Indiana appeals against ruling to allow same-sex parents’ names on birth certificates

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Indiana is to appeal a ruling from 2016 which led to same-sex parents being listed on the birth certificates of their children.

A federal judge last year ruled that the US state of Indiana must list the names of both mothers on the birth certificates of their children.

US District Judge Tanya Walton Pratt issued the judgement in favour of eight lesbian couples, saying it was intended to end the “discriminatory” practice of previously only naming the birth mother on the certificates.

Indiana Attorney General Curtis Hill did not agree with the ruling, however; saying the state would appeal.

Pratt’s judgement from last year read: “There is no conceivable important governmental interest that would justify the different treatment of female spouses of artificially-inseminated birth mothers from the male spouses of artificially-inseminated birth mothers.”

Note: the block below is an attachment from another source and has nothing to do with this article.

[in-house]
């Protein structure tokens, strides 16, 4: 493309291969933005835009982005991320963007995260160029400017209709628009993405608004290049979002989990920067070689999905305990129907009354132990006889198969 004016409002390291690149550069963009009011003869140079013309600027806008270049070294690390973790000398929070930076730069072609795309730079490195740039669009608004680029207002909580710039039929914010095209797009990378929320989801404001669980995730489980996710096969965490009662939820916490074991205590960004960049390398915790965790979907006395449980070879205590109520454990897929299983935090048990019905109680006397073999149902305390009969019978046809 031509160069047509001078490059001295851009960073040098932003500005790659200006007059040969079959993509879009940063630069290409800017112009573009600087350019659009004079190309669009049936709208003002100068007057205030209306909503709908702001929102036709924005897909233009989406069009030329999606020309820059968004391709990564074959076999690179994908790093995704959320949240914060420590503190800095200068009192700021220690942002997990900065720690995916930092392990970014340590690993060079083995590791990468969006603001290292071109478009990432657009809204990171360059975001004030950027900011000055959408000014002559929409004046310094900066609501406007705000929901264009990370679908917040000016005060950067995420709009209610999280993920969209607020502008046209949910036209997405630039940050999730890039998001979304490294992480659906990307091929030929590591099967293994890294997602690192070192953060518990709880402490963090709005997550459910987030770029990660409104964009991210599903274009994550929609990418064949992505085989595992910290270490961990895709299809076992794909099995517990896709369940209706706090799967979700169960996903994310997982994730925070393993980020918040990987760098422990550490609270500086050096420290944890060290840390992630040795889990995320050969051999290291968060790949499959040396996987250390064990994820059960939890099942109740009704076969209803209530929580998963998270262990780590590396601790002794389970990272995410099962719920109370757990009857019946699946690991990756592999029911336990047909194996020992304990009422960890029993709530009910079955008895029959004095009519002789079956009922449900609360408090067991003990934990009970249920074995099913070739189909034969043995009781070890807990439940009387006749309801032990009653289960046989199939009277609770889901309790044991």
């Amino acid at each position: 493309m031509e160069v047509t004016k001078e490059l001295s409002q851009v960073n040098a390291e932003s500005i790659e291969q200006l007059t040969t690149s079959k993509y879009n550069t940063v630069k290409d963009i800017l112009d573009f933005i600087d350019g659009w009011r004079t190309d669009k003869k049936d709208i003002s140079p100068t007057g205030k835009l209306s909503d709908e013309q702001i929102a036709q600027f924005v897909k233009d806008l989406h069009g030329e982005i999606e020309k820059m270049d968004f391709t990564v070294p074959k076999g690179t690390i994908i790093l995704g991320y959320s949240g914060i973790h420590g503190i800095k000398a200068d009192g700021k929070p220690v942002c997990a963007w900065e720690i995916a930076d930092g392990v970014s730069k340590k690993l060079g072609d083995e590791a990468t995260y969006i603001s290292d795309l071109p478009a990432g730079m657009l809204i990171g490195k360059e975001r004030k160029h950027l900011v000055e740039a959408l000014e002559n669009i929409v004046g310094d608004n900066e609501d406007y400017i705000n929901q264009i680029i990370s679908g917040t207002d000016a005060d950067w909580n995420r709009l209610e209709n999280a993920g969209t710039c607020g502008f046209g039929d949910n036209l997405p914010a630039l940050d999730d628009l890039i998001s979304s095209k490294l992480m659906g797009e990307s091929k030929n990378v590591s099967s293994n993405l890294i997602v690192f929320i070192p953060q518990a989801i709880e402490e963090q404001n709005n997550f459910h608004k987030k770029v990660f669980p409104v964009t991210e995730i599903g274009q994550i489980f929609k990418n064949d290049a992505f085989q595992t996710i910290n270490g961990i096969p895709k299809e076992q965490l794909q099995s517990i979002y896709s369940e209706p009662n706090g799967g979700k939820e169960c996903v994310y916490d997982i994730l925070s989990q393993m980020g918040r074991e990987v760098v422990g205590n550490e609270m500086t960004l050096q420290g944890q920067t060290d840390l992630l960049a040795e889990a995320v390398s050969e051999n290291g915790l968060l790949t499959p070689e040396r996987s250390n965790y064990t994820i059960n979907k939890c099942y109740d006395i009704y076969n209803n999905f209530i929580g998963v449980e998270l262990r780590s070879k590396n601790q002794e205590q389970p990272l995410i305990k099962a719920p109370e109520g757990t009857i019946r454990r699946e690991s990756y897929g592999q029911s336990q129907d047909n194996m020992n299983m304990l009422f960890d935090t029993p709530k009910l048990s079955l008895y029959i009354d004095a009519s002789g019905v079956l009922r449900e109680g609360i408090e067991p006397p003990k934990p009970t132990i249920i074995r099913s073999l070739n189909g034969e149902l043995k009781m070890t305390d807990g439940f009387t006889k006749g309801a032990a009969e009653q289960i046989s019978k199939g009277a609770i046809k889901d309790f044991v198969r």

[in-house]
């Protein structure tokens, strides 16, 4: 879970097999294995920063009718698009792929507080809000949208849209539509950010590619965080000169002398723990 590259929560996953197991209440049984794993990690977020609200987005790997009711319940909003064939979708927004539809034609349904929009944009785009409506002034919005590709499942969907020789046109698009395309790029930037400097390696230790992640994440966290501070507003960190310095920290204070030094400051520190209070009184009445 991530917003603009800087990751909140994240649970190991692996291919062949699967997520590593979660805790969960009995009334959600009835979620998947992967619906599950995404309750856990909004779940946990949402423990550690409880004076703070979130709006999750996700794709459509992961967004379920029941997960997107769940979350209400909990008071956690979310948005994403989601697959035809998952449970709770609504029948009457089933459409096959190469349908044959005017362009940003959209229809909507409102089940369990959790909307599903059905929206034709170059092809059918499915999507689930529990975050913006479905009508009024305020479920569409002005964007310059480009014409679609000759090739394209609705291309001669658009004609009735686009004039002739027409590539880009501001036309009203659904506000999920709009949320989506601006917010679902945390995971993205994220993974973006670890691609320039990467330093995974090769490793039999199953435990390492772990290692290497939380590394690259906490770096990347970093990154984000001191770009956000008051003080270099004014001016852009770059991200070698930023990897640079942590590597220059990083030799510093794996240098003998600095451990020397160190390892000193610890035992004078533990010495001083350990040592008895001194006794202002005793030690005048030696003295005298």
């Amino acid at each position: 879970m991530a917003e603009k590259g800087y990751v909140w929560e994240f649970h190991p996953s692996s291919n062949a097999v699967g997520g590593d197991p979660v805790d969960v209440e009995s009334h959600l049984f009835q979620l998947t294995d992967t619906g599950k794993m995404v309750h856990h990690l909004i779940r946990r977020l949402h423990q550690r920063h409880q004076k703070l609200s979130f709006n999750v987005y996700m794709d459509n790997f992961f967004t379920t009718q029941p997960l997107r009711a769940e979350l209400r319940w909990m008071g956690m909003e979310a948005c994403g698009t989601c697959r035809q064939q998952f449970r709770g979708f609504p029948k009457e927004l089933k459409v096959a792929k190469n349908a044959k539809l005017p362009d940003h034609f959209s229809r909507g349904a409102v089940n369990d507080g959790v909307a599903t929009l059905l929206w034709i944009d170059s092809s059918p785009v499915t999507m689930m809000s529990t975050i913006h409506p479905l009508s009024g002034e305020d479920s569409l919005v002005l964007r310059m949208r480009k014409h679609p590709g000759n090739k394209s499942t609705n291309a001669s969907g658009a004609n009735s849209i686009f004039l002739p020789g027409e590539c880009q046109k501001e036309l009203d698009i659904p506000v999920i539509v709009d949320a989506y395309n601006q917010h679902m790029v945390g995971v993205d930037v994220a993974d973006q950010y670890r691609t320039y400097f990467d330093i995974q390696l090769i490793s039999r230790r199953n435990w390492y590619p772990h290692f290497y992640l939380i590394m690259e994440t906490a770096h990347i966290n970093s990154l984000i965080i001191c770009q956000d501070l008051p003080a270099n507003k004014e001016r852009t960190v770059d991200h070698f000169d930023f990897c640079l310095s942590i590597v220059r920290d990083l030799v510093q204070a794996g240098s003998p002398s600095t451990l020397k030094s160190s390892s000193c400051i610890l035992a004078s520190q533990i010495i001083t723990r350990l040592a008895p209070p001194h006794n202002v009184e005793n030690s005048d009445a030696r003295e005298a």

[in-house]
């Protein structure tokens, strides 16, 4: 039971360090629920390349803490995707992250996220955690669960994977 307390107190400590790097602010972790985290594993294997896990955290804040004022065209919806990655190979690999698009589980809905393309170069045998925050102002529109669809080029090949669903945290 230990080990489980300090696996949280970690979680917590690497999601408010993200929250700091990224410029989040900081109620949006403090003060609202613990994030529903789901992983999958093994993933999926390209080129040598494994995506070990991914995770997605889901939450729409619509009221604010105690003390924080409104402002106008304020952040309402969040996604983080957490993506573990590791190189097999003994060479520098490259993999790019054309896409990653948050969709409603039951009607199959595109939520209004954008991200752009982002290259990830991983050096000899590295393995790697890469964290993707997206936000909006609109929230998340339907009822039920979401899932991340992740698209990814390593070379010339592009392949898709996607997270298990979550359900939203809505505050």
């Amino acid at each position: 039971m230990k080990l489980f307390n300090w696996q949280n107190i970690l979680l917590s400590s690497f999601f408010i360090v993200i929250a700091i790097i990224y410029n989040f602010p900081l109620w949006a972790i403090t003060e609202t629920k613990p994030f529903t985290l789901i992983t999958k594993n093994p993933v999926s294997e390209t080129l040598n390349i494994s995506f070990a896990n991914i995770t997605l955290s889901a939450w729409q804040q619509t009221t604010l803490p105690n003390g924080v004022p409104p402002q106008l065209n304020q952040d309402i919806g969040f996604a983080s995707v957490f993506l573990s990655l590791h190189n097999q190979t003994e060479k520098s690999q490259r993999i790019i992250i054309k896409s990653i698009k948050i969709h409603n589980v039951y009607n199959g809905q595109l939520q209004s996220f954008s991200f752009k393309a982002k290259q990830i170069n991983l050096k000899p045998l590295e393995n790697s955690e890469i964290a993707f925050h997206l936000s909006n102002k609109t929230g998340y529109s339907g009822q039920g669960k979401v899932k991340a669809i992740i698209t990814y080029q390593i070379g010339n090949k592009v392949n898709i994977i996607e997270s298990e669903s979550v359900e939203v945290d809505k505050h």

The couples had argued in their legal action that they were forced to undergo lengthy and costly adoption processes in order to be recognised as the legal parent of their own child.

The state’s attorneys in April had defended the law as it stood, that couples had to go through adoption processes or be in a biological relationship.

A spokesperson for the Indiana State Department of Health at the time said the department “abides by the law and will continue to do so.”

The decision to appeal was criticised by Freedom Indiana.

Campaign manager Chris Paulsen said: “By putting the interest of children first, Judge Pratt’s ruling helps to ensure that all loving and capable parents are to be treated equally under the law, including same-sex couples. Sadly, Attorney General Hill’s decision puts politics ahead of LGBT families, and it further damages the state’s reputation as an open and welcoming place for all.”

The couples celebrated the ruling, and an attorney for them said the ruling  “obviously buttresses our contention that this shouldn’t have been something that was litigated in the first place.”

“These families are now put on the same level as opposite-sex couples,” she said.